Docendo Discimus: The Importance of Lifelong Learning

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Are you a lifelong learner?

Over the years, lifelong learning has come to refer to various opportunities for learning from informal settings to formal institutions, from personal areas of interests to professional training. So many of our adult students are lifelong learners. Likewise, all of our adjuncts should be lifelong learners. A goal for life is to learn continually, thereby enlarging oneself. Albert Schweitzer said it this way: “the great secret of success is to go through life as a man who never gets used up.”

Biblical Evidence

The Bible establishes the importance of lifelong learning and connects it to specific purposes. Jesus Himself was an example of a lifelong learner. As He developed through His life span “experiencing normal human growth” (Geisler, 2011, 205). He “grew in wisdom and in stature and in favor with God and all the people” (Luke 2:52, NLT).  Jesus “grew physically and learned as any other child” (Geisler, 2011, 1507).  As He grew, His capacity increased, but “in the perfections of His divine nature, there could be no increase … as He condescended to be an infant, a child, a youth, so the image of God shone brighter in him” (Henry, n.d., 609). It shone brighter at each stage. Jesus, the son of God, experienced an enlargement or increased capacity to carry God and to reveal Him to mankind.

Abraham also was a lifelong learner. According to Genesis 18:19, God chose him because he would faithfully teach his children God’s ways. This example illustrates two key concepts. First, Abraham had to continue to learn in order to continue to teach. A common Latin phrase says it this way, docendo discimus, namely, “we learn by teaching others.” Proverbs 11:25 illustrates this principle also, “… those who refresh others will themselves be refreshed.” Secondly, Abraham is an example of the importance of generativity in the adult’s life. Generativity is the desire which develops in middle to late adulthood to help the next generation through guiding and teaching and leaving a personal legacy (Santrock, 2015, 486).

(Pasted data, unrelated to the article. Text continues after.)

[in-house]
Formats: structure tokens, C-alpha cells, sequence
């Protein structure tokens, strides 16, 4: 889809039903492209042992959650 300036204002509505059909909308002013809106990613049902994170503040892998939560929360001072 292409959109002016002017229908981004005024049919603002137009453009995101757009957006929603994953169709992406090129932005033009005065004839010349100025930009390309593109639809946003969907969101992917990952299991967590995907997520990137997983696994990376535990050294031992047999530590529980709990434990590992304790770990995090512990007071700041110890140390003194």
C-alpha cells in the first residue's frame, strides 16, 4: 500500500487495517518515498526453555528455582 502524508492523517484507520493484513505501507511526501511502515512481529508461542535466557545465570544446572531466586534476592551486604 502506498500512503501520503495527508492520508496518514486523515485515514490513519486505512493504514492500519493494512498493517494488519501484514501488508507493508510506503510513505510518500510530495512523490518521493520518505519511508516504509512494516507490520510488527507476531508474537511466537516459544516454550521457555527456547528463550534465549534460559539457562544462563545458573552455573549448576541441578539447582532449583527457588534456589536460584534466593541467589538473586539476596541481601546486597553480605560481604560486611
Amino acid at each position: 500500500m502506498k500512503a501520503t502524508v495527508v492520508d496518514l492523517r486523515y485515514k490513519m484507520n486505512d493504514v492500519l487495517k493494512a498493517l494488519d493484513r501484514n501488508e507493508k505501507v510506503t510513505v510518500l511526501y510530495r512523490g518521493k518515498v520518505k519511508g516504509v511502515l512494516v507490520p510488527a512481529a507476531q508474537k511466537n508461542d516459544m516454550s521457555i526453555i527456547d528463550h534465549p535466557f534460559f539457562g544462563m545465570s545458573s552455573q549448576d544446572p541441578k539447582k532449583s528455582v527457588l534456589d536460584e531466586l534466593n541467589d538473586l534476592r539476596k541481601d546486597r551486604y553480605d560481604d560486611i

Many of our students return to college to set an example for their children. They want their offspring, the next generation, to finish college and have greater opportunities in life. Their message is “do as I do, not just as I say.” This is generativity.

In the New Testament, the Apostle Paul acknowledges generativity within Timothy’s family. Paul writes to him, “I remember your genuine faith, for you share the faith that first filled your grandmother Lois and your mother, Eunice. And I know that same faith continues strong in you” (2 Timothy 1:5). Later in his letter, Paul encourages Timothy to accept the responsibility also to pass on the faith he has received. “You have heard me teach things that have been confirmed by many reliable witnesses. Now teach these truths to other trustworthy people who will be able to pass them on to others.” (2 Timothy 2:2). Barclay expounds, “Every Christian must look on himself as a link between two generations” describing this role of receiver and transmitter of the faith as being part of “an unbroken chain of teachers” (Barclay, 1975, 158).

Paul himself is another biblical example of a lifelong learner. His were lessons learned as he served God boldly. He proclaimed to the Philippines, “… I have learned how to be content with whatever I have. I know how to live on almost nothing or with everything. I have learned the secret of living in every situation, whether it is with a full stomach or empty, with plenty or little.” (Philippines 4:11-12). Paul directed his lifelong learning towards serving the saints at Philippi and others in the New Testament church and “encouraged his readers to be the same [lifelong learners] … No excuses, no hesitation, no consideration of the cost” (Lawson, 2008, 350).

Sadly, it is possible to keep learning but without a worthwhile purpose. Paul writes to Timothy about “vulnerable women who are burdened with the guilt of sin and controlled by various desires” (2 Timothy 3:6). These women are “forever following new teachings, but they are never able to understand the truth” (2 Timothy 3:7). They are “always learning and never able to come to the knowledge of the truth” (NKJV). It’s a picture of futility—of spinning one’s wheels, but not progressing.


Each of these biblical examples illustrates a specific purpose in learning throughout life. For Jesus, it was enlargement to reveal God. For Abraham, it was to teach the next generation. For Timothy, it was to pass on the faith. For Paul, it was service to others. In each case, lifelong learning helped the individual to fulfill the purpose.

For your personal consideration –

Are you a lifelong learner?

What is the purpose of your learning?

How does your learning impact your teaching?

How does your learning benefit your students?



Albert Schweitzer, Retrieved from quotations,

Barclay, W. (1975). The daily study Bible series: The letters to Timothy, Titus, and Philemon. The Revised Edition. Philadelphia: The Westminster Press.

Geisler, N. L. (2011). Systematic theology. Minneapolis: Bethany House.

Lawson, M. (2008). In W. R. Yount (Ed.), Teaching ministry of the church, Second Edition. Nashville: BH Publishing Group.

Santrock, J. W. (2015). Life-span development, 15th ed. New York: McGraw-Hill.





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